Anyone who grew up in the South knows the manifestation of good intentions gone bad.
One word: kudzu.
The Japanese vine that the Soil Conservation Service planted by the millions in the 1930s to address soil erosion has, today, all but swallowed the entirety of the South in a sea of unstoppable green that swarms over telephone poles, trees, bushes, houses—pretty much everything that isn’t mobile.
Which brings me to Travel + Leisure magazine—a fine publication with good intentions that, if you follow, could very well lead you down the wrong path.
See, T+L recently ran a story that popped up in my newsfeed. It was titled: The 10 Best Countries for Americans Who Want to Live Abroad.
To collect these 10, the travel mag noted that it “narrowed down this list of the best countries for American expats by prioritizing safety, economic and political stability, quality of life, and access to culture and the great outdoors.”
That’s great. That makes (some) sense.
Alas, T+L is making a massive—and erroneous—assumption: That you can just pick up and head overseas and live in whichever one of these 10 countries twirls your Twinkie.
And that just ain’t so.
The crux of the problem here is that dreamy stories about alighting overseas to some fantabulous destination are too often just that—dreamy. They rank countries based on this criterion and that, but most of those criteria aren’t relevant to actually obtaining permission to live somewhere (I’m looking at you, “access to culture and the great outdoors”).
These stories, in short, don’t address the single, biggest monkey in the expat jungle: the visa!
No matter where you want to go, if your plan is to live there longer than three to six months, you will need a long-term residence visa in most cases. And in most cases long-term residence visas require that you show proof of income.
If you’re not retired, that means a job—either as a freelancer or as someone investing a substantial sum in the country to create a business. (Even if you are retired, that still doesn’t mean you can obtain a visa.)
Singapore is a good example of what I am talking about.
T+L ranks the Southeast Asian city-state among the top 10 places for Americans to pursue an expat life.
Singapore’s on the list for good reason—at least superficially. It is a fabulous city, without question. I love the place. One of the best foodie cultures on the planet, particularly for street food, my favorite.
But you’re not gonna just be-bop into the customs hall at Changi Airport and declare your desire to live and work in Singapore and be welcomed with open arms.
You must have a work visa to gain residence status in Singapore. And for the most part that’s only going to happen if a Singaporean company is hiring you, or a multinational with operations in Singapore is moving you there.
Singapore offers no freelance visa (nor a retirement visa). The only visa that comes close is the so-called EntrePass. But that’s for seasoned entrepreneurs, established innovators, or investors who can prove their track record at starting new businesses. You also must meet one of a number of requirements such as raising at least SG$100,000 (US$75,000) from known organizations, collaborating with a Singaporean research institute, or other such options that require a lot more than just saying “I want to live and work in Singapore.”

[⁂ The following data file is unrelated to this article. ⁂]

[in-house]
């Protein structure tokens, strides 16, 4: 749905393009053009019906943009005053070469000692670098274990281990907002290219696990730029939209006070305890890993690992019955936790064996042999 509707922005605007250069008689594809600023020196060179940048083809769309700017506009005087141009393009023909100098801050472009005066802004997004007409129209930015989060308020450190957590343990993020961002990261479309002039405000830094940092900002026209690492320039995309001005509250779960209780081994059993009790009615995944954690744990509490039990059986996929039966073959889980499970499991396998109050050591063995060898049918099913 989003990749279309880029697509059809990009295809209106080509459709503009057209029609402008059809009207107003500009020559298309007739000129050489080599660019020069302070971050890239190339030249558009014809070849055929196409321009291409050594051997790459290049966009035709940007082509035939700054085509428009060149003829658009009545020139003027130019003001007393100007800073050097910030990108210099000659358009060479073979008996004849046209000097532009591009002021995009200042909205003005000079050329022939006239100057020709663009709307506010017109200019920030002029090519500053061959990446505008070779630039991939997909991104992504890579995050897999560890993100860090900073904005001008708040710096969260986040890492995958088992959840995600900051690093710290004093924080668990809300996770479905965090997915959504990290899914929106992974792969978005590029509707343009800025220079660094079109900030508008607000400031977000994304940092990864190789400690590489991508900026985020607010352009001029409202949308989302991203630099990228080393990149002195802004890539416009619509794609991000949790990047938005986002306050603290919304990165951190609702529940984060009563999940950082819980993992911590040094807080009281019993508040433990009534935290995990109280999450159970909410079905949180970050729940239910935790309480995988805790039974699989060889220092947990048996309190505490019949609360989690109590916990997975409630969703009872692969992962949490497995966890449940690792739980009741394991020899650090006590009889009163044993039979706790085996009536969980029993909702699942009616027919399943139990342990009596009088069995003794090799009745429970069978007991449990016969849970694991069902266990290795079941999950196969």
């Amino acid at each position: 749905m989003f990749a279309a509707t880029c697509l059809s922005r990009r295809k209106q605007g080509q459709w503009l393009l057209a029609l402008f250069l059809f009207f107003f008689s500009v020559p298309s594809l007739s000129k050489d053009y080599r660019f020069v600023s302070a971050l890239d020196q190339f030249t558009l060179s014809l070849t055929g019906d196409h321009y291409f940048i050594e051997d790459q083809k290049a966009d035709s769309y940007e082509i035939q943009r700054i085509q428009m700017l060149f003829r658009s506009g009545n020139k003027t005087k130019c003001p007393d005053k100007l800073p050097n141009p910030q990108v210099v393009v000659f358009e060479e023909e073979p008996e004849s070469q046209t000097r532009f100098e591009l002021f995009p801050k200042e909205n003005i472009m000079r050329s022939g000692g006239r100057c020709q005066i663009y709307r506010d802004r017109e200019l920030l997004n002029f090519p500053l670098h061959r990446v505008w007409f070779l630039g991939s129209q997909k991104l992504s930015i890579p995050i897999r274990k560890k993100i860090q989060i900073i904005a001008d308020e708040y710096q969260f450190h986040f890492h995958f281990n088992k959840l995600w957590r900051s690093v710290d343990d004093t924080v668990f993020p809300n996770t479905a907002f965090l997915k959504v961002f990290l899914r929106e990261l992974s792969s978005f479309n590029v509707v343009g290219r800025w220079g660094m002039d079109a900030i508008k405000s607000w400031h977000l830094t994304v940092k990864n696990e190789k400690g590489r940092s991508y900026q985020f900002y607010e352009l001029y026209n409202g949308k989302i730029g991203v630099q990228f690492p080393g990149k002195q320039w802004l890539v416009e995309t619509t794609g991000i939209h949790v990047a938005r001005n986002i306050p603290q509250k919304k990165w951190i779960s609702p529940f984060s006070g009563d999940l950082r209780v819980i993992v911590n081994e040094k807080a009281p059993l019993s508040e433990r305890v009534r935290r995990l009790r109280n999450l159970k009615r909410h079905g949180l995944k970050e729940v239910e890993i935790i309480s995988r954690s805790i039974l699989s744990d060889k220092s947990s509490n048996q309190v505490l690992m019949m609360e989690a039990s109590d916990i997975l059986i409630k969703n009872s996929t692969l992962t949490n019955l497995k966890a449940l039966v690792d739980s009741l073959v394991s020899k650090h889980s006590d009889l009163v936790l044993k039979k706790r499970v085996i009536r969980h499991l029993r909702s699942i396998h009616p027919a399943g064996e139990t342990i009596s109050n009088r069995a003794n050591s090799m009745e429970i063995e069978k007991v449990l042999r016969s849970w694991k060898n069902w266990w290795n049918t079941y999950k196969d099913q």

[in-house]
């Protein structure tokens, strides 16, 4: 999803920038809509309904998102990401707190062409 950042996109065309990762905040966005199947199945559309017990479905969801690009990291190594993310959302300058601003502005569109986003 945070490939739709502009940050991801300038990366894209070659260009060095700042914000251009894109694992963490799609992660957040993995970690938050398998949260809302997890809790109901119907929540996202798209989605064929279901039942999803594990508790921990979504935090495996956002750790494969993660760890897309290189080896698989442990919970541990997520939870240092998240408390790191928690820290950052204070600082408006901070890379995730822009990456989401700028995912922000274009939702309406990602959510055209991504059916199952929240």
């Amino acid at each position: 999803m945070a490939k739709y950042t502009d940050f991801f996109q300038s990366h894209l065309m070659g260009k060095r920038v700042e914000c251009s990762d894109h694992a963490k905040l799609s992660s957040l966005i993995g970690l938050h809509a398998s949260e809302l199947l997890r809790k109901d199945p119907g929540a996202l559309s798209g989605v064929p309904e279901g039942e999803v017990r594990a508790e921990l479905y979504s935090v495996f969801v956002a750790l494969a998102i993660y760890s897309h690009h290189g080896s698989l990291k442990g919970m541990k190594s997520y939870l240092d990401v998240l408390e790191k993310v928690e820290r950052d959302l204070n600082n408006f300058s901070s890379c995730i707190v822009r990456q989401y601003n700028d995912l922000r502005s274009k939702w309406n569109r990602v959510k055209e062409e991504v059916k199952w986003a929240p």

Same goes for Austria—a country also on the T+L Top 10 list. Again, Austria is gorgeous. Been there many times. It’s easy to see why it consistently ranks near the very top of the league tables when it comes to lifestyle.
But, again, immigrating to Austria as an expat isn’t so easy if a local company isn’t hiring you.
Austrian self-employment visas go to “key workers” who “create macroeconomic benefits.” Your intended occupation must involve “a sustained transfer of investment capital to Austria amounting to €100,000 ($120,000) minimum…or your intended occupation creates new jobs or secures existing jobs in Austria…or your establishment involves the transfer of know-how, respectively the introduction of new technologies…or your business is of considerable significance for the entire region.”
Some people will certainly meet one or more of those criteria. Many who read the T+L story and dream of a life packed with schnitzel, opera, and Viennese pastries will not.
I tell anyone who asks me about living overseas that the game always—always!—starts with the list of countries that will have you: the countries where you can obtain the necessary documents to actually live there.
To be sure, that’s a fairly big sandbox to play in and it encompasses a goodly number of countries across various continents. But it doesn’t encompass all countries, and it specifically excludes many countries that are otherwise highly desirable, such as the U.K., Austria, Switzerland,
Singapore, Japan, and several others.
So, I guess the moral of the story is: Beware of kudzu!
It’s a good intention gone bad—just as so much media coverage is well-intended but ultimately takes you down a primrose path that dead-ends in the middle of nowhere.